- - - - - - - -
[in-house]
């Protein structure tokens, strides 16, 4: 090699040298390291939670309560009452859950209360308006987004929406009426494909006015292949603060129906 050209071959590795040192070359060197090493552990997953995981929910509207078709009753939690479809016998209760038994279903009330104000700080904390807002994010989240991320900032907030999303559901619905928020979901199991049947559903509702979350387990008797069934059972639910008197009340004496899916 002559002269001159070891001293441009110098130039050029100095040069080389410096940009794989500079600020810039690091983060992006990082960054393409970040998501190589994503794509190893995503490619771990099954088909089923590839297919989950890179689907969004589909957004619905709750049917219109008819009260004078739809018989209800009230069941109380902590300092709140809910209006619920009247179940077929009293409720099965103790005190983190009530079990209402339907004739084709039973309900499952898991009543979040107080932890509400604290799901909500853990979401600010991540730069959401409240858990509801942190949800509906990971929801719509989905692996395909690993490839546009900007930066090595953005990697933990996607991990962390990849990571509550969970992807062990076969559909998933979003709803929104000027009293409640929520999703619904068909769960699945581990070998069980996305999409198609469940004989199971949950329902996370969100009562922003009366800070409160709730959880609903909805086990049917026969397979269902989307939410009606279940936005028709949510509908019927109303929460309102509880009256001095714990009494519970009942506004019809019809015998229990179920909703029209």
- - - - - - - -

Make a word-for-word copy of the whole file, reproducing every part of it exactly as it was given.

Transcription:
[in-house]
């Protein structure tokens, strides 16, 4: 090699040298390291939670309560009452859950209360308006987004929406009426494909006015292949603060129906 050209071959590795040192070359060197090493552990997953995981929910509207078709009753939690479809016998209760038994279903009330104000700080904390807002994010989240991320900032907030999303559901619905928020979901199991049947559903509702979350387990008797069934059972639910008197009340004496899916 002559002269001159070891001293441009110098130039050029100095040069080389410096940009794989500079600020810039690091983060992006990082960054393409970040998501190589994503794509190893995503490619771990099954088909089923590839297919989950890179689907969004589909957004619905709750049917219109008819009260004078739809018989209800009230069941109380902590300092709140809910209006619920009247179940077929009293409720099965103790005190983190009530079990209402339907004739084709039973309900499952898991009543979040107080932890509400604290799901909500853990979401600010991540730069959401409240858990509801942190949800509906990971929801719509989905692996395909690993490839546009900007930066090595953005990697933990996607991990962390990849990571509550969970992807062990076969559909998933979003709803929104000027009293409640929520999703619904068909769960699945581990070998069980996305999409198609469940004989199971949950329902996370969100009562922003009366800070409160709730959880609903909805086990049917026969397979269902989307939410009606279940936005028709949510509908019927109303929460309102509880009256001095714990009494519970009942506004019809019809015998229990179920909703029209």